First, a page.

Healthy Coping Mechanisms

When life gets stressful, how do you deal with it? Each one of us has developed ways to cope in the face of stressful situations, but what makes a good strategy a healthy coping mechanism?

What is coping?

Coping refers to the intentional thoughts and behaviors we use to manage stressful internal and external situations. Coping strategies exist to decrease the chance of physical, psychological, or social harm in the face of a given situation.

We develop coping mechanisms depending on the situations that arise and, over time, we tend to fall back on these same mechanisms. Unfortunately, some of these are unhealthy coping mechanisms that don’t address ingrained issues and should be replaced with healthy coping mechanisms to improve our relationships and self-image.

Types of Coping Mechanisms

There are three main approaches to coping. How you apply them determines if they qualify as a healthy or unhealthy coping mechanism. By considering each of these, you may be able to determine which strategy works best for you.

Emotion-focused coping is a strategy that addresses emotions at play and attempts to regulate them. This might look like crying, numbing through substance use, sharing your feelings with someone, or meditating.

Interestingly, there seems to be a correlation between age and the use of this strategy; the older you get, the more you rely on emotion-focused coping mechanisms. 

Problem-focused coping describes actions taken to change the situation itself and regulate the source of stress. It isn’t all cut and dry, though. Sometimes problem-focused coping involves cognitive restructuring, which can address our emotional response to a stressor. 

Avoidance-based coping isn’t discussed as much as the first two but is a rather typical response to stressful situations. It involves distraction techniques (engaging in another activity to avoid confronting the emotion or problem).

Healthy Emotion-focused Coping Skills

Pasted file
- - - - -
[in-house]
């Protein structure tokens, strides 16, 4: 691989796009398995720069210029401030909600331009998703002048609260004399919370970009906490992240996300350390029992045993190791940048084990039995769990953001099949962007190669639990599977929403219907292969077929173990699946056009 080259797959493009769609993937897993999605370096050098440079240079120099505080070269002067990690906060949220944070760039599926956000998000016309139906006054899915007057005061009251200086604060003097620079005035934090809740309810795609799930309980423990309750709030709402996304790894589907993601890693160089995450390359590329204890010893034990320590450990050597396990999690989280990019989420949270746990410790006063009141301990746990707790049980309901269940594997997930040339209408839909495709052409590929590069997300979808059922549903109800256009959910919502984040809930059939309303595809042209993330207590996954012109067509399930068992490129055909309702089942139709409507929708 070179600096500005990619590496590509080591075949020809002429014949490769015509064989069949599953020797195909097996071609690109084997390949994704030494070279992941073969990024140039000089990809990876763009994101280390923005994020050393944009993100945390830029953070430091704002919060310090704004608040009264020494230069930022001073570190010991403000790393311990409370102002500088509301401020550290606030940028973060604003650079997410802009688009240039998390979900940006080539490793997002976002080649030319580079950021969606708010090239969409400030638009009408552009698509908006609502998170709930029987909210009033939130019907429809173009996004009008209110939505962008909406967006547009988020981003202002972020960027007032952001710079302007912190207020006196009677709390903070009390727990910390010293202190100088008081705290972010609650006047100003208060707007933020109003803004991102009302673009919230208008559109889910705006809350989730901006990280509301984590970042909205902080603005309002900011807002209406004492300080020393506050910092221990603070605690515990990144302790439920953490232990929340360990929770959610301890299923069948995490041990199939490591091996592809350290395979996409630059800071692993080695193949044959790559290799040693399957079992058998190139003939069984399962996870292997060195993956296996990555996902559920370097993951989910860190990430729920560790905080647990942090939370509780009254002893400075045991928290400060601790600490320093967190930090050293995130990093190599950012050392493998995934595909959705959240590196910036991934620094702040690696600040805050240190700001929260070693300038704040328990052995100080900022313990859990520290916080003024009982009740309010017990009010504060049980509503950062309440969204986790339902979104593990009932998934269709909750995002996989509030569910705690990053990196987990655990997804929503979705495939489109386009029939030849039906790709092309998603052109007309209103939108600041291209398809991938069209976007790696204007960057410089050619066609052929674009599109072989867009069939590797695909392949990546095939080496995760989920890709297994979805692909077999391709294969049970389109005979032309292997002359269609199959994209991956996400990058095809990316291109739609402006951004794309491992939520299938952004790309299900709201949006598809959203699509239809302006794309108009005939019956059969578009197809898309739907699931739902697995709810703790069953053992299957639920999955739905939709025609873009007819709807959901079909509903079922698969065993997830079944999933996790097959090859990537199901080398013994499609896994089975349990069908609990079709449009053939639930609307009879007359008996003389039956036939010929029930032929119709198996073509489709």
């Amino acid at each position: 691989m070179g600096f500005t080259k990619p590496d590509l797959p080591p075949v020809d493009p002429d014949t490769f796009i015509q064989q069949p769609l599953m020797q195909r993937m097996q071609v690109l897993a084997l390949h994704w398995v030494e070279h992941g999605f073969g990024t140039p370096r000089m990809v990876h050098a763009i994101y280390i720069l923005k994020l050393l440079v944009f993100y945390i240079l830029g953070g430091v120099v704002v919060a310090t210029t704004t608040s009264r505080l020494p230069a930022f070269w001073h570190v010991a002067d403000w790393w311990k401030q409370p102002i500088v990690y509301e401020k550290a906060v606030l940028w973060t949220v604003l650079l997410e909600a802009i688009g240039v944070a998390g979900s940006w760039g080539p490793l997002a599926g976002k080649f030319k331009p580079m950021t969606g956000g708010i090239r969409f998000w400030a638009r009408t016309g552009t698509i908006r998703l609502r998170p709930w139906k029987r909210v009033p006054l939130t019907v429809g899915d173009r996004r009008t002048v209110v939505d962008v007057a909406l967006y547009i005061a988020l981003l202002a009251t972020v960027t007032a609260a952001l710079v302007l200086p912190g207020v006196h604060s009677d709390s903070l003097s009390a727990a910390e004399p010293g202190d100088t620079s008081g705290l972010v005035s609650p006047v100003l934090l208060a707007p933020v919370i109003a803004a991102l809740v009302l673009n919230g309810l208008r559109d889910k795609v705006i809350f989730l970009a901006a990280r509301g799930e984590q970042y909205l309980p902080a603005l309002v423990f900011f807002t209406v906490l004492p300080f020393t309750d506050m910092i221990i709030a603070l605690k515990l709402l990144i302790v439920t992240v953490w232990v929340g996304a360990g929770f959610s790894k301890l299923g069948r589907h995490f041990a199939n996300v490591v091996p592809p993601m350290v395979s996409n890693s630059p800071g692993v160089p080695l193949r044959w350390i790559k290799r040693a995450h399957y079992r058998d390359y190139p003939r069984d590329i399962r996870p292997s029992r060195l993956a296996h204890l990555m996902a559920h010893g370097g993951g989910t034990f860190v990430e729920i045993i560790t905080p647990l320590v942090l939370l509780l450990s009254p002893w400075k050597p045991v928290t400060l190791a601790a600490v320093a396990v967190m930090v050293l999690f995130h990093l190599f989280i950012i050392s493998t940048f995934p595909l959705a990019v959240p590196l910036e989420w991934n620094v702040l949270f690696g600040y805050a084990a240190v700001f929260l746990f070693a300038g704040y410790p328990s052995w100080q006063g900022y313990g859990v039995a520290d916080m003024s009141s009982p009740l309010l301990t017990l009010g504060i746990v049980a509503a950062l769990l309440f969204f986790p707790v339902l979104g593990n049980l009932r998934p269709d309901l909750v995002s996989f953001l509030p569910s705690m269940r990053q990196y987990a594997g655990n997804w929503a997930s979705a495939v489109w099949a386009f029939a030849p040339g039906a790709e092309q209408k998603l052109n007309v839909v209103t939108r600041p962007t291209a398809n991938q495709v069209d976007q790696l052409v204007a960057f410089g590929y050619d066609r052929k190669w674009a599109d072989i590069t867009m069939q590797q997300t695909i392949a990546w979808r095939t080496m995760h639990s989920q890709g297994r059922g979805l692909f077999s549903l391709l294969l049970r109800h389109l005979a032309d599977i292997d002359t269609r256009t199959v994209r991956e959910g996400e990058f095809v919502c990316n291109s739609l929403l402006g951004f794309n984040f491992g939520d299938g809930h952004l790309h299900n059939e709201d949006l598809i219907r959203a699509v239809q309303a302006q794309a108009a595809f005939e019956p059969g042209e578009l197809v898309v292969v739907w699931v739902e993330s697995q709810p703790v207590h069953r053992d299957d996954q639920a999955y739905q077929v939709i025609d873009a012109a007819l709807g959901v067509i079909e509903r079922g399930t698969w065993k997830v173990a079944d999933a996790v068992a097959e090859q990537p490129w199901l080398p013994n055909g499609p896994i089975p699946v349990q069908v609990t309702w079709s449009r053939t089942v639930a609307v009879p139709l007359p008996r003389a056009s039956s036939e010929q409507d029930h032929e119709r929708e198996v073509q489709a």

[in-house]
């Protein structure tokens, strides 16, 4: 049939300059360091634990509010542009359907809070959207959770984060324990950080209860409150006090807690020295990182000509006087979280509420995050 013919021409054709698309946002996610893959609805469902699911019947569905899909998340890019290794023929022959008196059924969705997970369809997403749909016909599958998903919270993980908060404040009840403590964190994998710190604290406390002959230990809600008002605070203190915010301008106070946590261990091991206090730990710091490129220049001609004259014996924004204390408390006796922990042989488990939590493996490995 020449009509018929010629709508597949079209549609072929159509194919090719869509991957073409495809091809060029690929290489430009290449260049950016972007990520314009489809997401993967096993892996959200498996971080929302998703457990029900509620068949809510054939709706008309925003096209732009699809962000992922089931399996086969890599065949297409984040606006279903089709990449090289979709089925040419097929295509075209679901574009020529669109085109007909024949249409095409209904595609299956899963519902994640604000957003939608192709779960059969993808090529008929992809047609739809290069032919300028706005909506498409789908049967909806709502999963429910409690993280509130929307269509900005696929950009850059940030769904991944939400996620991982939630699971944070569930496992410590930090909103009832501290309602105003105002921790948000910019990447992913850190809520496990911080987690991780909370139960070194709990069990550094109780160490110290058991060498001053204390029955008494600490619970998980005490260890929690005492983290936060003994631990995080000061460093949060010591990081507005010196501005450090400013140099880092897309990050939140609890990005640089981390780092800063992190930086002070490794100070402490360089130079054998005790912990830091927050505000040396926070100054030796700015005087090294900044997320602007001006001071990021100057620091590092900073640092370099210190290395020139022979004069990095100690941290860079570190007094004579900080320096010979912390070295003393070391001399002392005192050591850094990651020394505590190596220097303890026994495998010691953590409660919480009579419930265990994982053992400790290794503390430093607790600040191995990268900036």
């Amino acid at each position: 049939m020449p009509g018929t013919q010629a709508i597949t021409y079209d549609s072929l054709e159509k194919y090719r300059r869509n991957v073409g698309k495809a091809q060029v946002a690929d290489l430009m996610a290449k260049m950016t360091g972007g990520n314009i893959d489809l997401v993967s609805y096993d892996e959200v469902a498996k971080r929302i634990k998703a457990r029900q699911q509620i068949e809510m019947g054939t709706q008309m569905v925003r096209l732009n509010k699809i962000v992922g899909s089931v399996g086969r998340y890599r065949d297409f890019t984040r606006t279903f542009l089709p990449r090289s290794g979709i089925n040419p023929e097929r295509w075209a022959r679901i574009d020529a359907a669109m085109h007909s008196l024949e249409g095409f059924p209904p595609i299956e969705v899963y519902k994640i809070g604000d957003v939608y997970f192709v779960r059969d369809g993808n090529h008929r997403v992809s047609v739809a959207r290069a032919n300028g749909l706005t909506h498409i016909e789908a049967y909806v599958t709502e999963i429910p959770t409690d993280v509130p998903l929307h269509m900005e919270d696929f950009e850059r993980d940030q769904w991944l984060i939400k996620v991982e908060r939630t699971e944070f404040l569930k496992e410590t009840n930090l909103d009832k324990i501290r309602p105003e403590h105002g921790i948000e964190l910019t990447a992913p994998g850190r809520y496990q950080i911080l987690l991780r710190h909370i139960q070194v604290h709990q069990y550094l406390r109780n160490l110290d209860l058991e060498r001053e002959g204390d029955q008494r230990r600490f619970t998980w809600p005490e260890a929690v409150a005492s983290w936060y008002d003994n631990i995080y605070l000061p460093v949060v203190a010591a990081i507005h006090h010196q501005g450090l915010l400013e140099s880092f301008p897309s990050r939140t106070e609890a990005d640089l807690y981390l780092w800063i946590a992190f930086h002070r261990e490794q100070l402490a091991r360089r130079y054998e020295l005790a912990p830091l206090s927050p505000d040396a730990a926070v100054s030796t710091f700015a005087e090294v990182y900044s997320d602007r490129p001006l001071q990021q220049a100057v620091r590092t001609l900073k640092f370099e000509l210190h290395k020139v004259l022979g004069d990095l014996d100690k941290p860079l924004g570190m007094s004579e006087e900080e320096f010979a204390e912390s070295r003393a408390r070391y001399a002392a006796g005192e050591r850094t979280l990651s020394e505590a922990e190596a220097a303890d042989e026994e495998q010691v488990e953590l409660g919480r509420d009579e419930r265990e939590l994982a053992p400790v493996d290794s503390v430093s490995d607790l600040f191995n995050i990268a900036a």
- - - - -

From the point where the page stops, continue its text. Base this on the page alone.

Healthy emotion-focused coping strategies can help you process your emotional response to stressors in a wholesome and constructive way. These might include:

  • Practicing Gratitude — Try writing three things for which you’re grateful every night before you go to bed or first thing in the morning.
  • Meditating — Practice daily meditation. Even as little as 3 minutes a day makes a difference.
  • Starting Therapy or Counseling — Talk therapy is a great place to begin processing emotions, fears, and stress.
  • Journaling Regularly — Sometimes, what we can’t express in a conversation we can put into writing. 
  • Practicing Self-careCreate a self-care routine to improve your overall well-being.
  • Talking to a Supportive Friend – Get a new perspective from someone you trust that knows how to listen.
  • Feel Your Emotions – We tend to stifle our emotions rather than feel them. Give yourself the space to feel and accept them in a nonjudgemental way.
  • Practicing Mindfulness – Mindfulness can be applied in almost every area of life and keep you motivated.

Healthy Problem-focused Coping Skills

Whether through experience, counseling, or figuring things out on your own, it is possible to learn how to problem-solve using healthy coping mechanisms in the face of every-day situations.